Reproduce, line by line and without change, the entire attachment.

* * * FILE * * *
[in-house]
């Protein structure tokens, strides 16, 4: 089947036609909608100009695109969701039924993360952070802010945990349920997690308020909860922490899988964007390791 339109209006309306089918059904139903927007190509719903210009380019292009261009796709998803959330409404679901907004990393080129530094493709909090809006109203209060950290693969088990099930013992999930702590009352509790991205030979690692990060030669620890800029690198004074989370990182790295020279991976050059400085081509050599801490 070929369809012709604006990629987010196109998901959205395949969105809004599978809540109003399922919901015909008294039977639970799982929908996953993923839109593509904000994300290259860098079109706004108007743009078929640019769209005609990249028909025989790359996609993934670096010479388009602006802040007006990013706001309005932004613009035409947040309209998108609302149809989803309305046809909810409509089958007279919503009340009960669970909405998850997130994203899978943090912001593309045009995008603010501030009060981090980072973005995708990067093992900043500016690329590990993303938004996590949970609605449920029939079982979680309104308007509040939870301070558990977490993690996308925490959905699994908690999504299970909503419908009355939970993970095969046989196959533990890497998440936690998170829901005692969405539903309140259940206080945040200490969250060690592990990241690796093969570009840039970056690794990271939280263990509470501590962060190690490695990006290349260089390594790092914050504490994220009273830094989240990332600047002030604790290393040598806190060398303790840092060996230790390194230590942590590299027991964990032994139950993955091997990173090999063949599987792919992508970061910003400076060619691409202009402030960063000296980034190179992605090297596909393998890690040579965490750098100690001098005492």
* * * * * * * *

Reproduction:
[in-house]
């Protein structure tokens, strides 16, 4: 089947036609909608100009695109969701039924993360952070802010945990349920997690308020909860922490899988964007390791 339109209006309306089918059904139903927007190509719903210009380019292009261009796709998803959330409404679901907004990393080129530094493709909090809006109203209060950290693969088990099930013992999930702590009352509790991205030979690692990060030669620890800029690198004074989370990182790295020279991976050059400085081509050599801490 070929369809012709604006990629987010196109998901959205395949969105809004599978809540109003399922919901015909008294039977639970799982929908996953993923839109593509904000994300290259860098079109706004108007743009078929640019769209005609990249028909025989790359996609993934670096010479388009602006802040007006990013706001309005932004613009035409947040309209998108609302149809989803309305046809909810409509089958007279919503009340009960669970909405998850997130994203899978943090912001593309045009995008603010501030009060981090980072973005995708990067093992900043500016690329590990993303938004996590949970609605449920029939079982979680309104308007509040939870301070558990977490993690996308925490959905699994908690999504299970909503419908009355939970993970095969046989196959533990890497998440936690998170829901005692969405539903309140259940206080945040200490969250060690592990990241690796093969570009840039970056690794990271939280263990509470501590962060190690490695990006290349260089390594790092914050504490994220009273830094989240990332600047002030604790290393040598806190060398303790840092060996230790390194230590942590590299027991964990032994139950993955091997990173090999063949599987792919992508970061910003400076060619691409202009402030960063000296980034190179992605090297596909393998890690040579965490750098100690001098005492």